After collecting the material for this chapter, my attention was called to an exceedingly valuable article in the October Contemporary Review, by Mr. Sidney J. Low, entitled The Rise of the Suburbs. Mr. Low, taking his figures from the recent census of England, that of last spring, makes a table of some of the typical districts of inner London, on both sides of the river, with their rates of increase or decrease since 1881, which is as follows:

District Rate of Increase or
decrease per cent.
City of London 25·5 decrease.
Westminster 19·9
Strand 18·2
St. Giles 12·1
St. George, Hanover Square 10·4
Holborn 6·8
St. George-in-the-East 3·4
Shoreditch 2·0
Bethnal Green 1·7 increase.
Mile End 1·8
St. Olave, Southwark 1·4
Kensington 4·9
Whitechapel 4·3

In regard to these districts, Mr. Low remarks that some of them are wealthy residental districts, while many of them are poor and others altogether poverty-stricken. "Bethnal Green. Whitechapel, St. Olave, Southwark, and parts of St. Pancras, St. Giles, and Holborn," he says, "are tinted with a very dark brush on Mr. Charles Booth's excellent comparative maps of London poverty." And he further says: "It is not unsatisfactory to find that the dwellers in these localities are obeying the great law of centrifugal attraction, and quitting the inner recesses of the metropolis to find homes in the outskirts. The people who leave Hatton Garden, and Commercial Street, and Hoxton, and Seven Dials, either forced out by 'improvements' or voluntarily retiring, do not go to the country—that we know well enough; nor do the country folks come in to take their places in any large numbers. For the immigrant from the congested districts of the town, and for the emigrant from the decaying rural parishes, we must look to the suburbs; and we find him there, if figures can tell us anything. Compare, with the list just given of stationary or declining areas in central London, the statistics for a few of the regisration divisions which lie farther out:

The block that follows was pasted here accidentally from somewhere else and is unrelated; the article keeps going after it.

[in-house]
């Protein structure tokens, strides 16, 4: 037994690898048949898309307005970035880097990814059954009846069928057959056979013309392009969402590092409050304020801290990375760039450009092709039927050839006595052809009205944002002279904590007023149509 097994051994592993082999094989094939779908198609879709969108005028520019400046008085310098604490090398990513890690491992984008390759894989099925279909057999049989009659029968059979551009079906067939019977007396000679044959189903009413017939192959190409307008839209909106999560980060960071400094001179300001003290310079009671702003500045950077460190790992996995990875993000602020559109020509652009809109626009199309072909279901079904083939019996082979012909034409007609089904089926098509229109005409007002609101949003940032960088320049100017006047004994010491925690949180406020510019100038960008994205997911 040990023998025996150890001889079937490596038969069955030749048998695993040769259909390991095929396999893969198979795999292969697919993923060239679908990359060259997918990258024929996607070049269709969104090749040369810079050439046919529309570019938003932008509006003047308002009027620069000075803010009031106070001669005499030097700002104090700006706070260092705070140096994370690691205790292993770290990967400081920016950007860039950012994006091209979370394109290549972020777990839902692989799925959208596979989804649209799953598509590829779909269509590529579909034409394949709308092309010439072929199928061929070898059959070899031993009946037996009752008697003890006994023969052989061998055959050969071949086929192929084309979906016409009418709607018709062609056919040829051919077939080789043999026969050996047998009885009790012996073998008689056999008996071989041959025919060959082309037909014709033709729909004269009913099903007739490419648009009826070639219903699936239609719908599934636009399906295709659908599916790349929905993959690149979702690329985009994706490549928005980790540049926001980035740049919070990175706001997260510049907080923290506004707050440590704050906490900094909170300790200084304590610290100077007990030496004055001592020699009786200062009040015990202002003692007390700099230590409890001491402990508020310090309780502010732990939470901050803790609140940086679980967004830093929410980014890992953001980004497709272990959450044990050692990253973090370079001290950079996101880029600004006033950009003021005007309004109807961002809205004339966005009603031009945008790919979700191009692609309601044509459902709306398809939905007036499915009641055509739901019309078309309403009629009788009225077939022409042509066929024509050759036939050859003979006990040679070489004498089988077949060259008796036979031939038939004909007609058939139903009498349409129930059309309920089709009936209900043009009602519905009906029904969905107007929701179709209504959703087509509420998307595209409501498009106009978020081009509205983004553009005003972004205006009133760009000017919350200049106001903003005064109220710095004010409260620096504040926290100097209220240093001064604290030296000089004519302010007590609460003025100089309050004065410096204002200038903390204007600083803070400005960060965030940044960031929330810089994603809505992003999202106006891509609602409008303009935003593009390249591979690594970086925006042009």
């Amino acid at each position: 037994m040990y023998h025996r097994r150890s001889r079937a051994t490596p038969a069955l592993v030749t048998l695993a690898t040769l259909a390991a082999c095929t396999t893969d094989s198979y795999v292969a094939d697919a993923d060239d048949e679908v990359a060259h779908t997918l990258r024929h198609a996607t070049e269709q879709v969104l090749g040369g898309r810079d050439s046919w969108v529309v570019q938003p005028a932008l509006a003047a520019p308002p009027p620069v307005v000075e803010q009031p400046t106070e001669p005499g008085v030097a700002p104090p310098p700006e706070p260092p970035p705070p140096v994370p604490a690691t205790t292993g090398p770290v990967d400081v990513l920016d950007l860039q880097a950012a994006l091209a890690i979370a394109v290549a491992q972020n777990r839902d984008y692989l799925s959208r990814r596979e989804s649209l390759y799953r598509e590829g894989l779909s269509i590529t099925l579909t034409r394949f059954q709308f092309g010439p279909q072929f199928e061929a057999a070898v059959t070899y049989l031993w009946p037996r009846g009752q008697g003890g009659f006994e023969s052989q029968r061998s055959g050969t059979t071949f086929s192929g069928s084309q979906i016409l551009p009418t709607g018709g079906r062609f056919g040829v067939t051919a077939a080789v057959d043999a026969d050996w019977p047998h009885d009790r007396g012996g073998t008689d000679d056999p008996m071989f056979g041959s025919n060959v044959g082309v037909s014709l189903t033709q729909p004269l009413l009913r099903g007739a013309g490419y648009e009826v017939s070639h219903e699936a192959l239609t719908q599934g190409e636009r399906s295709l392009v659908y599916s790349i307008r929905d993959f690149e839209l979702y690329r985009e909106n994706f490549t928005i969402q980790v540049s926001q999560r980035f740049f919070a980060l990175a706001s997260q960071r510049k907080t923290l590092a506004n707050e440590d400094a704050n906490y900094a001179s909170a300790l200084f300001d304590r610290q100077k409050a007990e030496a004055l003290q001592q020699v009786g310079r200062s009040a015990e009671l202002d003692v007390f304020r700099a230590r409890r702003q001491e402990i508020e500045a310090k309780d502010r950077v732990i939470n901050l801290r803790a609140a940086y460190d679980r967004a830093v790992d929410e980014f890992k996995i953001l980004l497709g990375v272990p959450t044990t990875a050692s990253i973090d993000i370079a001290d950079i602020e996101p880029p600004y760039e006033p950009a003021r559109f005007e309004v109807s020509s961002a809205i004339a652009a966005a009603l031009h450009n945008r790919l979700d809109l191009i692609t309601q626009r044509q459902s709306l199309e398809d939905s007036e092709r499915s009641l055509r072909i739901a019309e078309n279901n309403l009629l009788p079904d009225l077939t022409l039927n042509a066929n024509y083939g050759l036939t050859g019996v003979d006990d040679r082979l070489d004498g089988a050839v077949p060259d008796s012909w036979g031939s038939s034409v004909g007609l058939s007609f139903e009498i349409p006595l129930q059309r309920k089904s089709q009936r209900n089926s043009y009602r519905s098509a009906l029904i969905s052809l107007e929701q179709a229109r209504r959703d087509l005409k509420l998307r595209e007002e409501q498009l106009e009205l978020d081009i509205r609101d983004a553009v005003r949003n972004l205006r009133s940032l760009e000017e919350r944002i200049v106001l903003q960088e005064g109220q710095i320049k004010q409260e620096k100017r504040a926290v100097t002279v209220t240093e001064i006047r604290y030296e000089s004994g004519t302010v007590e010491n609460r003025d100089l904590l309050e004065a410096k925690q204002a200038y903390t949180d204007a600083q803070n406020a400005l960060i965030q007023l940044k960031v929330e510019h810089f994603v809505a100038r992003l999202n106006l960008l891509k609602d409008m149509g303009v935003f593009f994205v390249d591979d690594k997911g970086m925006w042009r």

District Increase per
cent since 1881
Camberwell 26·1
Woolwich 32·8
Wandsworth 46·1
Hampstead 50·5
Fulham 64·5
Tottenham 95·0
Willesden 121·9
Leyton 133·5

"Here is where the increase of 'Greater London,' with its five and a half millions of inhabitants, is found. It is not, as hasty observers have imagined, in the teeming alleys of 'Darkest London,' or in the warren of rabbit-hutches which spreads for a mile or two north and south of the Thames. The center of population is shifting from the heart to the limbs. The life-blood is pouring into the long arms of brick and mortar and cheap stucco that are feeling their way out to the Surrey moors and the Essex flats and the Hertfordshire copses. Already 'Outer London' is beginning to vie in population with the 'Inner Ring'; a few decades hence, and it will have altogether passed it."